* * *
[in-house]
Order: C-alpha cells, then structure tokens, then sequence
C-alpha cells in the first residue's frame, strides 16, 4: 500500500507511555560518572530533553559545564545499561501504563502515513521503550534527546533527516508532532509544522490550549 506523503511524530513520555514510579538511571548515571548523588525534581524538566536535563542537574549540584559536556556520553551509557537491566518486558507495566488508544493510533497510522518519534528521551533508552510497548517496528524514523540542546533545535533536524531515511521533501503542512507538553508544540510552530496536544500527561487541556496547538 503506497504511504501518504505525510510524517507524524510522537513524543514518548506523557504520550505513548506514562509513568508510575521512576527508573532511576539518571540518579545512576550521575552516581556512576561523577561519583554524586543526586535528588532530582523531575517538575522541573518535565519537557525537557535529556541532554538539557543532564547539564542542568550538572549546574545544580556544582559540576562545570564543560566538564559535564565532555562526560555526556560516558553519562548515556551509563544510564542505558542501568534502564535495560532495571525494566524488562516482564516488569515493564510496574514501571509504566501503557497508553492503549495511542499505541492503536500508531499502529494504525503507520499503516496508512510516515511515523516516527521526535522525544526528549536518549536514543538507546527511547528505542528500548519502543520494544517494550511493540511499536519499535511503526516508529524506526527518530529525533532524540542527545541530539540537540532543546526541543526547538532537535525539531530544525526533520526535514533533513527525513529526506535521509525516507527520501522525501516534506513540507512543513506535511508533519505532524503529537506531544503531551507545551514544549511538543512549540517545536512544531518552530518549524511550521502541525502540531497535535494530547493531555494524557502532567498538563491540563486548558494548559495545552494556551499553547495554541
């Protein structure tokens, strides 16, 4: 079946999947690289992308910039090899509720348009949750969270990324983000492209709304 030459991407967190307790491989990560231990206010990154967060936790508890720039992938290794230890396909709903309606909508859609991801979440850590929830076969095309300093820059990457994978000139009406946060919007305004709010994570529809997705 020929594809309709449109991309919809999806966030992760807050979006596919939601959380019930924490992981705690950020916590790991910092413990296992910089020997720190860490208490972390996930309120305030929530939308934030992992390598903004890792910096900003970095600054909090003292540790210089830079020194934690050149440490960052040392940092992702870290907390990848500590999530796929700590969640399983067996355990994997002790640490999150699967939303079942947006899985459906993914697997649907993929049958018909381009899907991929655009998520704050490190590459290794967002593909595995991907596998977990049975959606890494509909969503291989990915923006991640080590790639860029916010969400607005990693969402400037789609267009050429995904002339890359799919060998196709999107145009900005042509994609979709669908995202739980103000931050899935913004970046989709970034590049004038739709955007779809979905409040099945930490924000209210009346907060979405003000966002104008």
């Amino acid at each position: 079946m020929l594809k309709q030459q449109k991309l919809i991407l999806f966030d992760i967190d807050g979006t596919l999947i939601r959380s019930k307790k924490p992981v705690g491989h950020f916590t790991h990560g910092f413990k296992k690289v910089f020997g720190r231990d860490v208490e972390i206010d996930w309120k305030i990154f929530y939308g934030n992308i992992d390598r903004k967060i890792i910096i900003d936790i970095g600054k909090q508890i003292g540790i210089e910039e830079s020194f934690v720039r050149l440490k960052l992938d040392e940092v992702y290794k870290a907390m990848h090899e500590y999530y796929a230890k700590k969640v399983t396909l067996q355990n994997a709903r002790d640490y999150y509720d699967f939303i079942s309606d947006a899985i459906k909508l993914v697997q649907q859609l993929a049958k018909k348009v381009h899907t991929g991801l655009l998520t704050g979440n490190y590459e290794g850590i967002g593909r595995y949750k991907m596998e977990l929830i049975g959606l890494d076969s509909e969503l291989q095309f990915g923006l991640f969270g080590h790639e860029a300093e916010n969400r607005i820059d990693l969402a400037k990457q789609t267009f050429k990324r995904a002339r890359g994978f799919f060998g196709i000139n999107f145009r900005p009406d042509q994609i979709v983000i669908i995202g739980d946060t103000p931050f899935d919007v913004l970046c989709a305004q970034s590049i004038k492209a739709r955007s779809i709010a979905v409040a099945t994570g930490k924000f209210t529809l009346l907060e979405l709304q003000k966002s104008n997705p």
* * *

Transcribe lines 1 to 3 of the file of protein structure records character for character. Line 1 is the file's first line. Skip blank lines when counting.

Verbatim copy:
[in-house]
Order: C-alpha cells, then structure tokens, then sequence
C-alpha cells in the first residue's frame, strides 16, 4: 500500500507511555560518572530533553559545564545499561501504563502515513521503550534527546533527516508532532509544522490550549 506523503511524530513520555514510579538511571548515571548523588525534581524538566536535563542537574549540584559536556556520553551509557537491566518486558507495566488508544493510533497510522518519534528521551533508552510497548517496528524514523540542546533545535533536524531515511521533501503542512507538553508544540510552530496536544500527561487541556496547538 503506497504511504501518504505525510510524517507524524510522537513524543514518548506523557504520550505513548506514562509513568508510575521512576527508573532511576539518571540518579545512576550521575552516581556512576561523577561519583554524586543526586535528588532530582523531575517538575522541573518535565519537557525537557535529556541532554538539557543532564547539564542542568550538572549546574545544580556544582559540576562545570564543560566538564559535564565532555562526560555526556560516558553519562548515556551509563544510564542505558542501568534502564535495560532495571525494566524488562516482564516488569515493564510496574514501571509504566501503557497508553492503549495511542499505541492503536500508531499502529494504525503507520499503516496508512510516515511515523516516527521526535522525544526528549536518549536514543538507546527511547528505542528500548519502543520494544517494550511493540511499536519499535511503526516508529524506526527518530529525533532524540542527545541530539540537540532543546526541543526547538532537535525539531530544525526533520526535514533533513527525513529526506535521509525516507527520501522525501516534506513540507512543513506535511508533519505532524503529537506531544503531551507545551514544549511538543512549540517545536512544531518552530518549524511550521502541525502540531497535535494530547493531555494524557502532567498538563491540563486548558494548559495545552494556551499553547495554541